political issue. and the draft opinion that was leaked written by justice samuel alito clearly points out that roe v wade is not related to these other decisions but they are going to pedal this lie to the american people and this disinformation because they're so worried about their own political control and power. maria: yeah. that's absolutely right. that's what my instinct was, as soon as this story broke earlier this week, mark. i said this shows incredible desperation. they are so december prate despe they know they're going to get slaughtered in november of, they're stooping this low to leak a supreme court decision and it's not a final decision. mark: i agree. right. i think there's no doubt this was politically motivated. just look at rapid fire e-mails and rallies that took place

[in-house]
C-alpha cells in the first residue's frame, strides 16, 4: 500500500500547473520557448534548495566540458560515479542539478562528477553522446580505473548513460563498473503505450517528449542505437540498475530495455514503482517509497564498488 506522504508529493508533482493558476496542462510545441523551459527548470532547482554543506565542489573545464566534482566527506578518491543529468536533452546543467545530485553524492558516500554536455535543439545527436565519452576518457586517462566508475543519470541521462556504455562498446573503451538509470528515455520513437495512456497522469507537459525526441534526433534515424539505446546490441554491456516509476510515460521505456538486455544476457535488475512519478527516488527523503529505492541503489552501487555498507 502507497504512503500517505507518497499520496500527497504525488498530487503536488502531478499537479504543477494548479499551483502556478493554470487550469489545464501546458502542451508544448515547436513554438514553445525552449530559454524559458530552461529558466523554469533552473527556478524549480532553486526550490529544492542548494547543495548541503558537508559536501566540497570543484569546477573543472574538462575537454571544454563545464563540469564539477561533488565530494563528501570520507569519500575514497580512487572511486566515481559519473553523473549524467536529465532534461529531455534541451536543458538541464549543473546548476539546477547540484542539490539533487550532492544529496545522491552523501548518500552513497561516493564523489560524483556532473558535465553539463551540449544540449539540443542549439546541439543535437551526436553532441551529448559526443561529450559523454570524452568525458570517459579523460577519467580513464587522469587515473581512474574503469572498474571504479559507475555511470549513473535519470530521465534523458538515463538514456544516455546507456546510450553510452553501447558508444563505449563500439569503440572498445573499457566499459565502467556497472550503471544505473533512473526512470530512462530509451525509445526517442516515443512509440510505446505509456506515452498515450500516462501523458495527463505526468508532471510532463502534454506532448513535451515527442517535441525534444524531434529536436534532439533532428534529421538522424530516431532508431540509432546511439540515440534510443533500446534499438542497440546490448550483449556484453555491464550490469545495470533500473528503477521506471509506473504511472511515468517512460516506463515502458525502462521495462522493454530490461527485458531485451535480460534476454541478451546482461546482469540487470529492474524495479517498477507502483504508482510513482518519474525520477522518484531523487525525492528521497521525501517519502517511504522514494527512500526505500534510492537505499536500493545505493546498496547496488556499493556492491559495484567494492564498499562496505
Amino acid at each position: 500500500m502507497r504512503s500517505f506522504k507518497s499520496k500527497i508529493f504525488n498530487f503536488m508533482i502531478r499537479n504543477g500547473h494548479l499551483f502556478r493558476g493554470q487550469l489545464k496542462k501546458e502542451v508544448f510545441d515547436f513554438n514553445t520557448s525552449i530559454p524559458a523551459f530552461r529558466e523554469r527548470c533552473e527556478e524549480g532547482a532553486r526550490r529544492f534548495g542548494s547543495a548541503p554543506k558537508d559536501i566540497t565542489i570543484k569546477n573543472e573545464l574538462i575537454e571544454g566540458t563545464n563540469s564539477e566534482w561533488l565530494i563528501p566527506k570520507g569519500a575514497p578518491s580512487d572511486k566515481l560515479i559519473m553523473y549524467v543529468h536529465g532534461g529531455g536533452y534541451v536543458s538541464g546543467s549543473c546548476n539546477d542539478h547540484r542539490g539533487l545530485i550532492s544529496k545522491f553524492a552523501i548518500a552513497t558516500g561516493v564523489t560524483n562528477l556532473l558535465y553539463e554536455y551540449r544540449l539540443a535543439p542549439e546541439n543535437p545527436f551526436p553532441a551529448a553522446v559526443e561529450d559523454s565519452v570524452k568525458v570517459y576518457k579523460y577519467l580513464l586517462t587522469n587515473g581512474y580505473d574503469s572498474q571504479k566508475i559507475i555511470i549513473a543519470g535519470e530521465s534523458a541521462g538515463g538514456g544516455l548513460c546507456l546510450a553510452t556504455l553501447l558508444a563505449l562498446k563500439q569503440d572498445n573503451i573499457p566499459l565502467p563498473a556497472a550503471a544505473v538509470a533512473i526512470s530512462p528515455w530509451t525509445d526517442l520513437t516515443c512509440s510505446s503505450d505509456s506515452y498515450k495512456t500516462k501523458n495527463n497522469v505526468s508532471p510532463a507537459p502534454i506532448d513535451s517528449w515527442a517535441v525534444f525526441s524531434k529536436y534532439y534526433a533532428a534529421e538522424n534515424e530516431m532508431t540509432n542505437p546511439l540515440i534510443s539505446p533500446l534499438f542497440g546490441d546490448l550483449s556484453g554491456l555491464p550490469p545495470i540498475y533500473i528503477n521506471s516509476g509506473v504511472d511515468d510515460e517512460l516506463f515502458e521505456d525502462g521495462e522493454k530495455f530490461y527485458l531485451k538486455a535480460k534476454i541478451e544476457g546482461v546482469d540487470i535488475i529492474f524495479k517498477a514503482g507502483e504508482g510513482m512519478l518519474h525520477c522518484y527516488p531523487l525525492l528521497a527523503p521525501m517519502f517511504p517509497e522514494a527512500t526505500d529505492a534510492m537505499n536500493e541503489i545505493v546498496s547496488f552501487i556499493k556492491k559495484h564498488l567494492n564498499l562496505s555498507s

immediately thereafter. look, i've got to give credit where credit's due. the left is so good at this stuff. they're better at slight of hand magic tricks than harry houdini. they're deflecting from their policy screwups. their approval ratings are so low, as you mentioned, they're desperate. they're trying to brush all those things under the rug and instead get voters to focus on just one single issue, pro choice. maria: that's right. mark: look, they're so good at this, like i said. i know we can see through it. i just hope the other voters can see through it as well. maria: no, you're right, there so good at disinformation. they really are. and they come up with a disinformation board. i'd like to know specific what disinformation that they are referring to that triggered the need for this governing board and i know it was really interesting to see president biden the other day talking all about how it's so important to vote for senators who believe in